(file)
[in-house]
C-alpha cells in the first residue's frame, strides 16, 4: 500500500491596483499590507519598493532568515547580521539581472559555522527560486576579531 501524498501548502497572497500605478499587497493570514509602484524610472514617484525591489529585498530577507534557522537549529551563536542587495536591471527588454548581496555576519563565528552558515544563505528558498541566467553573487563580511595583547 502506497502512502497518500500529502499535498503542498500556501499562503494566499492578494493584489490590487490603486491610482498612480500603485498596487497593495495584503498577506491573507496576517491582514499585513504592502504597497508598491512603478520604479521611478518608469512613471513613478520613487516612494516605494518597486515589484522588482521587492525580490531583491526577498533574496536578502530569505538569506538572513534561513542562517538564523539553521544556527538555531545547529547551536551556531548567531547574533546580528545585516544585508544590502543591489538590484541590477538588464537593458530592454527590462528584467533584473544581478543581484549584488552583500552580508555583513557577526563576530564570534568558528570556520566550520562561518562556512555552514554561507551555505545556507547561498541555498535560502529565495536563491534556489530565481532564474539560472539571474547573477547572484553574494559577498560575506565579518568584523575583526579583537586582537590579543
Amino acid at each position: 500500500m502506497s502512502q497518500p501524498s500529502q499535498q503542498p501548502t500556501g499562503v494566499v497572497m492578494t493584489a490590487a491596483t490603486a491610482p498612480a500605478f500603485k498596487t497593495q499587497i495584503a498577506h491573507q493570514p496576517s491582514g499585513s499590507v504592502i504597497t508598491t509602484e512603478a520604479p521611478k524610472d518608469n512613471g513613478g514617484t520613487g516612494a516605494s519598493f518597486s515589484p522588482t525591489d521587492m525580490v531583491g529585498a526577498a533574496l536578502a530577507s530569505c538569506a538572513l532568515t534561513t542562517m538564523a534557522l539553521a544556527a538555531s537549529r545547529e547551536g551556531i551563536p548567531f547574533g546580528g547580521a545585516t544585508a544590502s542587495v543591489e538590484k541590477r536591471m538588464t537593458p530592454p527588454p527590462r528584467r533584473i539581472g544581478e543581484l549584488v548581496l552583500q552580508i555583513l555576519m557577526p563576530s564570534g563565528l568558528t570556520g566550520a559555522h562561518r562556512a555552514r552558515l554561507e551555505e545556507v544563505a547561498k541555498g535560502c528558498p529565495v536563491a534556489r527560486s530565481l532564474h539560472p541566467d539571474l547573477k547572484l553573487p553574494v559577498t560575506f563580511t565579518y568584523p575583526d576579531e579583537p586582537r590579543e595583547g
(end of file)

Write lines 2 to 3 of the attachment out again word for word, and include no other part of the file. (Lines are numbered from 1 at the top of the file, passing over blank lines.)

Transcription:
C-alpha cells in the first residue's frame, strides 16, 4: 500500500491596483499590507519598493532568515547580521539581472559555522527560486576579531 501524498501548502497572497500605478499587497493570514509602484524610472514617484525591489529585498530577507534557522537549529551563536542587495536591471527588454548581496555576519563565528552558515544563505528558498541566467553573487563580511595583547 502506497502512502497518500500529502499535498503542498500556501499562503494566499492578494493584489490590487490603486491610482498612480500603485498596487497593495495584503498577506491573507496576517491582514499585513504592502504597497508598491512603478520604479521611478518608469512613471513613478520613487516612494516605494518597486515589484522588482521587492525580490531583491526577498533574496536578502530569505538569506538572513534561513542562517538564523539553521544556527538555531545547529547551536551556531548567531547574533546580528545585516544585508544590502543591489538590484541590477538588464537593458530592454527590462528584467533584473544581478543581484549584488552583500552580508555583513557577526563576530564570534568558528570556520566550520562561518562556512555552514554561507551555505545556507547561498541555498535560502529565495536563491534556489530565481532564474539560472539571474547573477547572484553574494559577498560575506565579518568584523575583526579583537586582537590579543
Amino acid at each position: 500500500m502506497s502512502q497518500p501524498s500529502q499535498q503542498p501548502t500556501g499562503v494566499v497572497m492578494t493584489a490590487a491596483t490603486a491610482p498612480a500605478f500603485k498596487t497593495q499587497i495584503a498577506h491573507q493570514p496576517s491582514g499585513s499590507v504592502i504597497t508598491t509602484e512603478a520604479p521611478k524610472d518608469n512613471g513613478g514617484t520613487g516612494a516605494s519598493f518597486s515589484p522588482t525591489d521587492m525580490v531583491g529585498a526577498a533574496l536578502a530577507s530569505c538569506a538572513l532568515t534561513t542562517m538564523a534557522l539553521a544556527a538555531s537549529r545547529e547551536g551556531i551563536p548567531f547574533g546580528g547580521a545585516t544585508a544590502s542587495v543591489e538590484k541590477r536591471m538588464t537593458p530592454p527588454p527590462r528584467r533584473i539581472g544581478e543581484l549584488v548581496l552583500q552580508i555583513l555576519m557577526p563576530s564570534g563565528l568558528t570556520g566550520a559555522h562561518r562556512a555552514r552558515l554561507e551555505e545556507v544563505a547561498k541555498g535560502c528558498p529565495v536563491a534556489r527560486s530565481l532564474h539560472p541566467d539571474l547573477k547572484l553573487p553574494v559577498t560575506f563580511t565579518y568584523p575583526d576579531e579583537p586582537r590579543e595583547g